where Φ is the ion-doping dose (ions.cm−2), N is the atomic density (atoms/cm3) of the target, L is the mean incidence depth of the energetic ion (cm), and N 1 is average dpa of carbon per implanting ion. Table 1 lists the dpa of carbon atom in the CNTs doped by the energetic Ag ion at different doses. The calculated dpa is less than 1.00 when the doped dose is lower than 3 × 1016 cm−2. This means that the energetic Ag ion radiation damage is relatively small in the AD-CNTs. However, the dpa is larger than 1.00, which indicates serious structural damage had occurred in the AD-CNTs when the doses were more than 6 × 1016 cm−2. These results are in agreement with the SEM analysis.
            Table 1

            The calculated dpa of carbon atom in CNTs induced by Ag ion irradiation with different doses

            Dose (cm−2)

            1 × 1016

            3 × 1016

            6 × 1016

            1 × 1017

            dpa (displacement per atom)





            In order to understand chemical structures in the complex nanowires, XPS was used to determine the chemical bonds of Ag and C. Figure 3 shows XPS spectra of the AD-CNTs, in which C1 s peaks and Ag3d5 peaks were clearly observed. Comparing the C1 s peak of as-grown CNTs and the AD-CNTs with a dose of 3 × 1016 cm−2, the peak positions do not change, and only the intensity decrease in peak has been observed due to Ag ion doping. To analyze the C1 s spectrum of the AD-CNTs with a dose of 3 × 1016 cm−2 in details, the C1 s peak was fitted by a Gaussian function with three components centered at 284.1, 285.9 and 288.0 eV, respectively. These components corresponded to graphite carbon [27] and organic carbon adsorbed [28, 29]. Peaks centered at 368.2 eV in the XPS spectra were attributed to the Ag3d5 band and corresponded to elemental Ag [30] (Fig. 3b). The Ag-nanoparticles in the amorphous CNWs therefore appeared to be composed of metal Ag instead of Ag-C compound. At the same time, the intensity of the Ag3d5 peaks increased with increases in the Ag-doped doses. The content of metal Ag, the density and the size of the Ag-nanoparticles in the amorphous CNWs increased with increases in the Ag-doping doses.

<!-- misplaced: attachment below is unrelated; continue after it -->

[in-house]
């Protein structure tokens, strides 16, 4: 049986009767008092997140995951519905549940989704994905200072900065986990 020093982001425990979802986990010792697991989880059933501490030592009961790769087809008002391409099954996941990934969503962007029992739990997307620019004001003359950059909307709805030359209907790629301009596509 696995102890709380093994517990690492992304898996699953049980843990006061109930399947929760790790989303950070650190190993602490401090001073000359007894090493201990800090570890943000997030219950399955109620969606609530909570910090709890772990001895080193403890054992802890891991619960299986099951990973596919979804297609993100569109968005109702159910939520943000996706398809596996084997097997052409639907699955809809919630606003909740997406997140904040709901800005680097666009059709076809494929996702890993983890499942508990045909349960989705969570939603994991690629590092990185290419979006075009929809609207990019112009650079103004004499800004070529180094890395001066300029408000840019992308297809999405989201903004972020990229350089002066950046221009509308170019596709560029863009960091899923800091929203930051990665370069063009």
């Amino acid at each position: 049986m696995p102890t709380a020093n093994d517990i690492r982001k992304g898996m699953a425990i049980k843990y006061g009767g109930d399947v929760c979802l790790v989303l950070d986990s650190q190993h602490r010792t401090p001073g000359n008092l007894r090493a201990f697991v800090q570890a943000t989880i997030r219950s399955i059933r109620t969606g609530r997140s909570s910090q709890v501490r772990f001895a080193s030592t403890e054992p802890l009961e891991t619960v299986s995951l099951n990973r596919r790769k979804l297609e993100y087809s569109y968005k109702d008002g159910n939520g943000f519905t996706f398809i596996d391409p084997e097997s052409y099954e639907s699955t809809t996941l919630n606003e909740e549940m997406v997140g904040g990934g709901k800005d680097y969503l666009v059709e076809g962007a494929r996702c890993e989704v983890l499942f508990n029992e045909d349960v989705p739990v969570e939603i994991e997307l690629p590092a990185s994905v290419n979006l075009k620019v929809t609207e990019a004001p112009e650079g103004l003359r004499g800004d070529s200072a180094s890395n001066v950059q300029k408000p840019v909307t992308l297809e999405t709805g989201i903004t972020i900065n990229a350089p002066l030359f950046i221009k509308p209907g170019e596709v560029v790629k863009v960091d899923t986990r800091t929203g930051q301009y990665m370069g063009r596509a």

Figure 3